Peter Launsky-Tieffenthal, Under-Secretary-General for Communications and Public Information, began with a moment of silence and reminded us that this year is the 50th anniversary of the Righteous Among the Nations program at Yad Vashem.  Thus, the theme of rescue is very appropriate for this year’s Holocaust Commemoration.
Ban Ki Moon was overseas but had recorded a video message emphasizing that courage is a rare property - we celebrate the courage of the rescuers.  During the Nazi era, ordinary people took extraordinary steps to save the helpless.  This message is relevant today; we must remain vigilant and have the courage to care. There are well known rescuers like Varian Fry and Irene Sendler but today we also recognize those known only to the ones they rescued.  The UN has developed and provides educational materials on the rescuers in several languages. 
Serge Vale, Vice President of the 67th General Assembly reminded us that today we commemorate the liberation of Auschwitz.  The Holocaust remains one of the greatest crimes against humanity and marks a turning point in the history of mankind – this must never happen again.  We have the moral responsibility to act against intolerance and hatred and for human dignity – this is part of our obligation as members of the UN.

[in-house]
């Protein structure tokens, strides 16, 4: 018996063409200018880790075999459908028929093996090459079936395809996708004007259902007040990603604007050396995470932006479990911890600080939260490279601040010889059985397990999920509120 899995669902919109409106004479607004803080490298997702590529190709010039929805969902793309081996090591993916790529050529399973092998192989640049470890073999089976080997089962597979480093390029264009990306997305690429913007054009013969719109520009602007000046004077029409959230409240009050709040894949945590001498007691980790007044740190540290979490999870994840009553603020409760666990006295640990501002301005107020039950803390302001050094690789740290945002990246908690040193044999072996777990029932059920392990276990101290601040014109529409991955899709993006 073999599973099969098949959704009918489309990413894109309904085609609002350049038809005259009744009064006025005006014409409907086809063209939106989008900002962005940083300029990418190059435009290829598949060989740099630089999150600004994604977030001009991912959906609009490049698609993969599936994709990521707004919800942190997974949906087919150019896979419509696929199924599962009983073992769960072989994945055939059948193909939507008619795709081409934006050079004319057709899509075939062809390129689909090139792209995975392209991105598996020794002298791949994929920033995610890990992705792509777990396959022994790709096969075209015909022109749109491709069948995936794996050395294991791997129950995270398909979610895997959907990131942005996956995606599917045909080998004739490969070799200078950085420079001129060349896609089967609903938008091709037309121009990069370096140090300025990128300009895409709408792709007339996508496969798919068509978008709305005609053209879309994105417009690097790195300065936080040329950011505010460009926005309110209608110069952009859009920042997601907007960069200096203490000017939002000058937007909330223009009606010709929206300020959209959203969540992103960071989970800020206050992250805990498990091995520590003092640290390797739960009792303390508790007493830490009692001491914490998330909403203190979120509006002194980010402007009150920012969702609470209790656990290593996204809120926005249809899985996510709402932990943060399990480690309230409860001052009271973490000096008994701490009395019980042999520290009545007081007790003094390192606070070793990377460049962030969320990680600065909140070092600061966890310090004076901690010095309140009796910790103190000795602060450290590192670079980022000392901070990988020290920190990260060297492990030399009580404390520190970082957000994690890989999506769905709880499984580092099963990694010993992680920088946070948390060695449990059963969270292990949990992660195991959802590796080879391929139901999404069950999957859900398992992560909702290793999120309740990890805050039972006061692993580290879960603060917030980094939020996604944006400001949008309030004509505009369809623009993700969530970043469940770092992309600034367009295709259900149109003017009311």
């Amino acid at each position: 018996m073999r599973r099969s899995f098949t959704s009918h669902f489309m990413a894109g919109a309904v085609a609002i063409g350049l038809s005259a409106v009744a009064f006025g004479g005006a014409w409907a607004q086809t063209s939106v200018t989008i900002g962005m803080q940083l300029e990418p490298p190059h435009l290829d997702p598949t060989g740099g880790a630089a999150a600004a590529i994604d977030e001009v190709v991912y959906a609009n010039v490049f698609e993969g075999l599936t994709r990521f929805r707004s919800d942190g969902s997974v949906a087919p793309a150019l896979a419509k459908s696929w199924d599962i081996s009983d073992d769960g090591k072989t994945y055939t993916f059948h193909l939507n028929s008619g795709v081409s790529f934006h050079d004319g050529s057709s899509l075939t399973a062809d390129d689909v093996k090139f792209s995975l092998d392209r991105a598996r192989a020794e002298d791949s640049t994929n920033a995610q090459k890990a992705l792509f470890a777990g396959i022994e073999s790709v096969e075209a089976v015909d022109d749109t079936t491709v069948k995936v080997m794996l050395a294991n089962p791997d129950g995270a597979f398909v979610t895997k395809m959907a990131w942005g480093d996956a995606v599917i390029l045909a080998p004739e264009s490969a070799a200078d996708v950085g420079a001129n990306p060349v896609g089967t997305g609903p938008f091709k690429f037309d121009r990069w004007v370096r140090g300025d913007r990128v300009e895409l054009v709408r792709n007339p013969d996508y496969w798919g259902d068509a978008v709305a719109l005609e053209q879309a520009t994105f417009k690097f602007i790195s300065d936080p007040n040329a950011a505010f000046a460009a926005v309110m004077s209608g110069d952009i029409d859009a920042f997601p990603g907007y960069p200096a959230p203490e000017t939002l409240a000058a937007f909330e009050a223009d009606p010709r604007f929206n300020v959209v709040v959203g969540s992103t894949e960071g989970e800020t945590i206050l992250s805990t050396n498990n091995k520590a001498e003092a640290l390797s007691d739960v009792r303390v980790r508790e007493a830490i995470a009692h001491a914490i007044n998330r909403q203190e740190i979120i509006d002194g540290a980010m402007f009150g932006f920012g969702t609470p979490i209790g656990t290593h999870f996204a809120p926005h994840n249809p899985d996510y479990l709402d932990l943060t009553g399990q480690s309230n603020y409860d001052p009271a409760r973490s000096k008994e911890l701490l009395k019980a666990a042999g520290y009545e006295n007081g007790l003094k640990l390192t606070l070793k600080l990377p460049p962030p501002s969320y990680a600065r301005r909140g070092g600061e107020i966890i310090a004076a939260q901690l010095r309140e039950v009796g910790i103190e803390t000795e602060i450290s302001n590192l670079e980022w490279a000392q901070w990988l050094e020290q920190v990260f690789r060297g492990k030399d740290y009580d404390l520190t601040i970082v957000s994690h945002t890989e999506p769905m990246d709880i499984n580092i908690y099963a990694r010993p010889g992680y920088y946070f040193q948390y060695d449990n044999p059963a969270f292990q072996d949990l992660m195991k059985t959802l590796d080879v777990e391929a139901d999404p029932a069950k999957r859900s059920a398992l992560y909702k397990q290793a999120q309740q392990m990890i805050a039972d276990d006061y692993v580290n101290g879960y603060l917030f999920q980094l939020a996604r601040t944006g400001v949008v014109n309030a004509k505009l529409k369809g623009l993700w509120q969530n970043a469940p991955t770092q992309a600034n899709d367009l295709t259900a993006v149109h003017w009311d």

Ambassador Ron Prosor of Israel:  We gather here on the eve of Shabbat – “may God give strength to his people and bless them with peace.”  Jews have said these words every Friday since the time of King David – during the Crusades, the pogroms and in Auschwitz, Buchenwald and Treblinka.  Today we bear witness to the six million – the loss is unimaginable.  We will never know what the world has lost in talent and human achievement but their spirit lives on and their dreams remain.   Nothing can break the 5000 year chain of Jewish history and he, a child of survivors, is proud to be the representative of the only Jewish state.  His grandparents could only imagine a Jewish state; his children cannot imagine a world without one.
Many stood idle during the Holocaust but there were a few exceptions – Wallenberg, Lorenzo (rescued Primo Levi), and others who inspire us and become our guideposts in a world still full of prejudice.  Anti-semitism is taught and spread by governments, religious leaders and teachers.  Hamas declares that the Holocaust is a lie made up by Zionists and similar anti-semitic messages are everywhere in the Arab world.  The past should insure our future.  If we say “never again”, we must back the words with actions and teach tolerance to our children.  The Jews are a nation of survivors as is Israel – “Am Yisrael Chai”.
The Motyl Chamber Ensemble provided music at several points in the program.  (Motyl means butterfly; it is derived from the poem “The Butterfly” written by Pavel Friedman at Terezin Concentration camp.) Perhaps most meaningful was the first piece they played – String Quartet No. 3, composed by Viktor Ullmann in Terezin in 1942.  Two years later Ullmann was murdered at Auschwitz.